—  John Wright

WATCH: Tom Leppert’s GOP Senate rivals again attack him for appearing at gay Pride in Dallas

Former Dallas Mayor Tom Leppert walks alongside the city float at gay Pride in 2009.

Republican Senate hopeful Tom Leppert again came under fire today for his decision to appear in two gay Pride parades while mayor of Dallas.

Leppert was attacked by fellow candidates Ted Cruz, Craig James and Lela Pittenger during a debate luncheon hosted by the right-wing Eagle Forum at the Dallas Country Club.

The exchange featured some strong anti-gay language, with James saying he believes homosexuality is a choice and Pittenger comparing the Pride parade to an orgy. It began when the debate moderator, John C. Goodman, president and CEO of the National Center for Policy Analysis, noted that Cruz had attacked Leppert for appearing at gay Pride during a recent candidate forum in Fort Worth.

Goodman then asked Cruz, “Do you have something against gay people?”

“I have something against gay marriage,” Cruz responded. “I don’t support gay marriage. I think there is an onslaught right now in this country to tear down traditional marriage, and I don’t think it’s right.”

—  John Wright

BREAKING: Senate Judiciary Committee approves Respect for Marriage Act

Sen. Dianne Feinstein

The Senate Judiciary Committee today voted 10-8 to approve the Respect for Marriage Act, legislation pushed by supporters of marriage equality that would, in effect, repeal the Defense of Marriage Act. DOMA is the measure passed by Congress and signed into law by then-President Bill Clinton in 1996 that prohibits the federal government from recognizing same-sex marriages, even those performed in jurisdictions that does give them legal recognition.

Despite that sign of apparent progress, DOMA repeal is still a very long way from reality. According to FoxNews.com, the bill’s lead sponsor, Sen. Dianne Feinstein, D-Calif., acknowledged that the votes are not there to get the Respect for Marriage Act passed by the full Senate. And in the House, ruled by Republicans that have insisted on defending DOMA in the courts despite President Barack Obama’s directive to the Justice Department against defending it, the measure likely wouldn’t even get a hearing.

Read more in Friday’s issue of Dallas Voice.

—  admin

East coast victories for LGBT candidates

While we’re waiting here in Houston for the results of today’s municipal elections the Victory Fund reports of victories for LGBT candidates on the East coast where polls closed an hour earlier than Texas.

State Del. Adam Ebbin (D-District 30) was elected to Virginia’s state Senate today, making him the Commonwealth’s first openly gay senator.

“I am honored by the trust the voters have showed in me,”  Ebbin said in a statement. “During the campaign, I listened to the voters’ concerns and will work on behalf of the values we all share: improving our public schools, expanding our transit system and cleaning up Virginia’s environment. I will make sure their voices are heard…”

“Alex Morse, a 22-year-old graduate of Brown University, has just been elected mayor of Holyoke, Mass., a city of nearly 40,000 residents near Springfield…”

“Zach Adamson has won his race for city council in Indianapolis, giving the city its first openly LGBT city council member.”

“An incumbent on the Largo, Fla., City Commission who attacked her openly gay opponent over his sexual orientation has lost her reelection bid to him tonight. Michael Smith defeated Mary Gray Black, who has a history of anti-gay and anti-trans activism on the commission.”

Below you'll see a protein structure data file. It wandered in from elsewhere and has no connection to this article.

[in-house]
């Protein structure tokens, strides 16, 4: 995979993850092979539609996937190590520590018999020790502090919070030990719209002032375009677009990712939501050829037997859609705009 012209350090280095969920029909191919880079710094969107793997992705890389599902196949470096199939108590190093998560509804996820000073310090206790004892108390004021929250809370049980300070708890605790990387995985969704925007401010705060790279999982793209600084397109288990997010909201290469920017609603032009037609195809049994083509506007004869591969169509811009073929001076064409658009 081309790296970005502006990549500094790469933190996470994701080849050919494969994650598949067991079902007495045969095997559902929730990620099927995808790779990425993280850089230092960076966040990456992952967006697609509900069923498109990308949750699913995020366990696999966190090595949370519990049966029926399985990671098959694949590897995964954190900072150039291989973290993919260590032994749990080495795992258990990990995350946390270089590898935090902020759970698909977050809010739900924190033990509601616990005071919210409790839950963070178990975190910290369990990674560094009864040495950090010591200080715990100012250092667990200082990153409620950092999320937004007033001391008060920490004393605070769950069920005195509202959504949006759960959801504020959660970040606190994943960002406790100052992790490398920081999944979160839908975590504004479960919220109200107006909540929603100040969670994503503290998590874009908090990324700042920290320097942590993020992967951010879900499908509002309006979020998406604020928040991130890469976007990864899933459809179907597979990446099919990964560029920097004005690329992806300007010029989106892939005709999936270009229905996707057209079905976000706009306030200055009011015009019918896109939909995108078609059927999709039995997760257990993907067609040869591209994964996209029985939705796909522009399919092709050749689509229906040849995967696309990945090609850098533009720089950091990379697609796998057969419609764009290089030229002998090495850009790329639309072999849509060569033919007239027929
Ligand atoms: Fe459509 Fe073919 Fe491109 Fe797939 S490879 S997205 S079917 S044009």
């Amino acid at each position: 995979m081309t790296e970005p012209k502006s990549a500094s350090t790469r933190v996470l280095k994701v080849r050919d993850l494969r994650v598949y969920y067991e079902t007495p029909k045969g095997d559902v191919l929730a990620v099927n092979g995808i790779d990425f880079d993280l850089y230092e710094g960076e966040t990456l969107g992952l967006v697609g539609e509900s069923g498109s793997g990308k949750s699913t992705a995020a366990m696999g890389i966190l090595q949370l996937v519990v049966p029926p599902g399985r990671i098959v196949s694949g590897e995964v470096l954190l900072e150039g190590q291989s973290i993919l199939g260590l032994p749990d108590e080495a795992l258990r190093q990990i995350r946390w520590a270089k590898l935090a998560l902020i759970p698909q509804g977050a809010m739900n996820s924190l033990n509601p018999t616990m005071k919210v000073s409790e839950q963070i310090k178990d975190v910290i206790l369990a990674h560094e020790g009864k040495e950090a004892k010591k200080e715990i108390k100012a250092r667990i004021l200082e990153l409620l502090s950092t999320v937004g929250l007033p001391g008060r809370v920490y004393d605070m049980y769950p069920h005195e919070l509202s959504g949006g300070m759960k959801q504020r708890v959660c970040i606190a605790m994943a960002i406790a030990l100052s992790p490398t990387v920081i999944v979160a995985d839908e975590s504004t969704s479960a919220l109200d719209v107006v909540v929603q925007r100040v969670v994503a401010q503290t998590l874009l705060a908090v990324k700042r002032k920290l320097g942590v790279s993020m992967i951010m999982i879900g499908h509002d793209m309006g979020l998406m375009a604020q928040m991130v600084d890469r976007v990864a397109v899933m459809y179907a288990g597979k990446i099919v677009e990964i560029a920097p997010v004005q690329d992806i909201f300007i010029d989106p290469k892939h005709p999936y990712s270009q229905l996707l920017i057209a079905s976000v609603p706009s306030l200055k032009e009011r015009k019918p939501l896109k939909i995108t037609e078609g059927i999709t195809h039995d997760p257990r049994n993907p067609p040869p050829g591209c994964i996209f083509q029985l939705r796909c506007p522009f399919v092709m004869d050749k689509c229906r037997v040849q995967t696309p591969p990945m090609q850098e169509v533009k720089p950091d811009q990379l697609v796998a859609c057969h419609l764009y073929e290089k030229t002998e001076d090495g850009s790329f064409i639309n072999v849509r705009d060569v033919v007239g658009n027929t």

—  admin

What’s Shakin’ – Siriano at Galleria, Voter turnout continues to lag

Christian Siriano

Christian Siriano

1. As previously reported by Houstini, Project Runway Season 5 winner Christian Siriano’s coming to the Houston Galleria Payless Shoe store today to show off his expanded Payless collection, including an assortment of shoes and handbags. Siriano will be available for photos with his “fierce” -ly loyal fans. The posing and pouting kick off at 5 pm at the Galleria, 5061 Westheimer Road.

2. Voter turnout continues to be paltry. So far 40,189 people have voted, only 71% of the 55,152 who had voted by this point during the 2009 municipal elections.  Early voting continues through November 4.  Election day is Nov 8. A list of all early voting locations and sample ballots  are available at harrisvotes.org.

3. Yesterday Rep. Todd Akin, R – MO, who successfully introduced an amendment to the House version of the National Defense Authorization Act earlier this year which would prohibit same-sex marriages from being performed on U.S. military bases, delivered a letter to the Senate calling on them to pass similar legislation.  The letter was signed by 86 members of the 435 member House, including 7 Texans, all Republicans: Mike Conaway, Francisco Canseco, Louie Gohmert, Ralph Hall, Sam Johnson, Michael McCaul and Randy Nuegebauer.

—  admin

What’s Shakin’ – Wolfman at Wortham, Vampires on Pacific St.

The Wolfman1. If you got your hard-core Halloween partying out of the way this weekend, why not curl up under the stars (and a blanket) for the 1941 horror classic “The Wolfman,” at the Miller Outdoor Theater in Herman Park. Show starts at 7:30 pm. In this version the Wolfman (Lon Chaney Jr.) has an estranged father, frequents antique stores, caries an ornate walking stick for no particular reason and (of course) engages in nocturnal behavior of a hairy and bestial sort. Sounds like some of my friends. Admission is free, but prime spots on the lawn fill up quickly so arrive early.

2. If you didn’t get your hard-core partying out of the way then you’ll be glad to know that the clubs of Pacific street are still going strong. JR’s Bar‘s “Anytheme Goes” party (808 Pacific) and Meteor‘s “True Blood” festivities (2306 Genesee) continue tonight with a costume contests at 11 pm, while South Beach‘s “Twilight” fete (810 Pacific) waits till midnight for its contest . Cash prizes are up for grabs at all three for best costume, best couple or group and most outrageous costume.

3. Broadway World reports that Sen. Kirsten Gillibrand, D – NY, plans to introduce the Senate companion to the “Every Child Deserves a Family Act” introduced by Rep. Pete Stark, D – CA, last May. The bill would remove barriers to otherwise qualified LGBT parents servings as foster parents or adopting. “By removing all barriers for LGBT families to serve as foster parents, New York City has increased its foster parent pool by nearly 26,000 prospective parents,” said Gillibrand. This legislation would open thousands of new foster and adoptive homes to children ensuring they are raised in loving families.” So far only three of Texas’ thirty-two congressional representatives, including Houston’s own Rep. Sheila Jackson Lee, have signed on as cosponsors.

 

—  admin